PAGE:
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I know for a fact that my audio sucks at different parts of my videos, simply because of my microphone, which is basically the ear buds that typically come with an iPhone, and because I can’t find my wireless mic (knowing me I’ve lost it haha), so I’m stuck with my ear buds with limited length, then there’s my editing skills, which while quite good, can be better, anyways I know for sure I need to improve, and any constructive criticism is welcome, because I’ll note them and use them for future content.
 

Issy

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Ok so I was just randomly thinking while in another thread about intros. And it lead to a much broader thought process that perhapse YouTube creators, have fostered a culture of being so protective of our creations, that whenever we're met with critisism, we see it as hate and dismiss it, rather than seeing it as a potential for growth.

Do you see it as rude, to suggest someone fix their audio? Do you see it as rude to tell someone that their intro is too long? Do you see it as rude to tell someone they need to get to the point faster?
I think it's safe to say we all think this is rude.

I have been "rude" occasionally, giving "unsolicited feedback" to creators when I wish they did something audio/lighting/pacing wise... and unsuprisingly, those complaints are met with debate, being critisised back etc.

Now I'm not talking about "This video stinks!" or other unhelpful things. But it seems whenever we give advice that wasn't asked for, naturally we're seen as rude. "did I ask for your opinion?" as creators, we're sensitive and protective of our work that we work so hard on.


fast forward to our watch graphs... where we analyse those peaks and falls to see "where did my audience drop off?" "was my intro too long?" so many factors that we're just guessing now, when the answers were always there, being given, and we shruged it off as trolls.

People no longer bother giving feedback to creators when their videos need work, they simply just leave because they don't want to waste their own time. SOMETIMES they'll leave a "video starts at x" comment before leaving. Those falls and hockeysticks show the results of the feedback we're too afraid to receive, so instead of feedback, we just put up a wall, that could otherwise be a door to growth and enlightenment.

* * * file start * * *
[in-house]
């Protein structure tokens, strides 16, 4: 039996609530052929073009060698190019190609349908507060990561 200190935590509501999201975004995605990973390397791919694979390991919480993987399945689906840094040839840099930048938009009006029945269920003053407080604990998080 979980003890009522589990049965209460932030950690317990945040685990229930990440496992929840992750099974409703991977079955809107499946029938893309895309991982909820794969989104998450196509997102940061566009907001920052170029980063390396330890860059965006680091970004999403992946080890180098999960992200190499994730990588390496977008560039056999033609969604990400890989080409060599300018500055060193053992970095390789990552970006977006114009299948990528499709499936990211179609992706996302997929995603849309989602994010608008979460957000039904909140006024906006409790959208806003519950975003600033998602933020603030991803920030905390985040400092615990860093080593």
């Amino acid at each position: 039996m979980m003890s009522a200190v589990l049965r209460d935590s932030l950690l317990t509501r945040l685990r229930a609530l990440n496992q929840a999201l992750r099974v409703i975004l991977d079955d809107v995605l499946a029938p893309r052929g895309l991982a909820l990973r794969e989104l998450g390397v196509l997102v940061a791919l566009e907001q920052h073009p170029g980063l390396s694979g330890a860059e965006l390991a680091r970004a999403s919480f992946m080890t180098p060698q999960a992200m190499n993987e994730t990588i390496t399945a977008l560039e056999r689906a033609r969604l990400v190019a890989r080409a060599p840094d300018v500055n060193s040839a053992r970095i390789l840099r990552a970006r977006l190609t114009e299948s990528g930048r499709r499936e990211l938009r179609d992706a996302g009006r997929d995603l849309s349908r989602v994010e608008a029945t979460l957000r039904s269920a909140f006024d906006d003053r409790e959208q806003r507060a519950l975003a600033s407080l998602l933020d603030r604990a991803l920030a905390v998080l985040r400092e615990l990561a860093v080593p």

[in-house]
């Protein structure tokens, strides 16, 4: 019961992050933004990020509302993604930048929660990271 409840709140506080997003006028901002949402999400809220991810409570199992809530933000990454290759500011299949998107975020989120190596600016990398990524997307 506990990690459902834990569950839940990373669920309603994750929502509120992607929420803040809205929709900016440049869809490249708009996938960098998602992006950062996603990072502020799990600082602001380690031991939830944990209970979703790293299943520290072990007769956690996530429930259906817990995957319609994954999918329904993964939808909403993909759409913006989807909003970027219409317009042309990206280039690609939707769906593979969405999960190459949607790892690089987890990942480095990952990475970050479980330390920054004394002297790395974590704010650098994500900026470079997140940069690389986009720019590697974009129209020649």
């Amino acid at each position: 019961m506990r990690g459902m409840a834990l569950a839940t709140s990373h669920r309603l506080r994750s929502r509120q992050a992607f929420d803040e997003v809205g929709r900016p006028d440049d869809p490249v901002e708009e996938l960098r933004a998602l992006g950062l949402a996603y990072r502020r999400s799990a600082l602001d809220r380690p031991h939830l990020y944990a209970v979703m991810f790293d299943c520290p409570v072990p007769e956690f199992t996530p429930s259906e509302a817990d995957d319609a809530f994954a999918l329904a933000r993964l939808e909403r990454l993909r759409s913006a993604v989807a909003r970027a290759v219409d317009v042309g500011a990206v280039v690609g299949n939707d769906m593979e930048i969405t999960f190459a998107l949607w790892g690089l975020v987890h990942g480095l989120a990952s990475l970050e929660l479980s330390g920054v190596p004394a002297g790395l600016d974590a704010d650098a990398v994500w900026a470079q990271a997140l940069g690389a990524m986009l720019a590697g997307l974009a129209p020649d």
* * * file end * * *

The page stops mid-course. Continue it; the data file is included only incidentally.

What are your thoughts on this? It's just one of those "hot takes" "unpopular opinions" I was thinking about
People don't want to hear the true. Me personally I rather you tell so I can work on it.
 

Damon

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I'm old (50) ;) so as far as I'm concerned there's too many snowflakes, people who need positive validation and have never heard or had to deal with negative comments or outcomes. My son is of the age that means he was amongst the first (in the UK) who received 'medals' for participation at Sports Days and half his homework errors weren't corrected because "we don't want the children to think of failure". All well and good until they're in the real world where failure is common.
Not only that, in the real world failure means people die.
 

Spanglish | Team TB

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Whenever I try to give someone my opinions when they ask for it I usually start by saying that my opinions are meant to be constructive criticism and nothing more and that they are free to ignore my advice. As for giving it freely, I've noticed the average person always gets offended by criticism or advice that wasn't asked for because in reality they likely don't believe they are doing anything wrong. This is true in life. It's why it's hard to talk to my wife about things that bother me about her. She never listens and gets upset about anything I say.

I personally don't mind criticism. I always look for ways to improve things. I'm hardheaded by nature but I don't mind listening. It's definitely the way people say it that matters. Sadly many don't realize it.
 

Tito Tim

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Generally I will not give unsolicited advice. If you ask for advice - be prepared to maybe not like what you hear. The biggest thing I see on channels is not only unsolicited advice, but very rude "advice". More like lazy trolling. If someone just posts, out of the blue, 'intro sucks!!1!!", that is not really helpful. If someone says "I watched 3 of your vids and am getting tired of the long intro", that is constructive. Solicited or not, I would be much more inclined to listen to the 2nd one.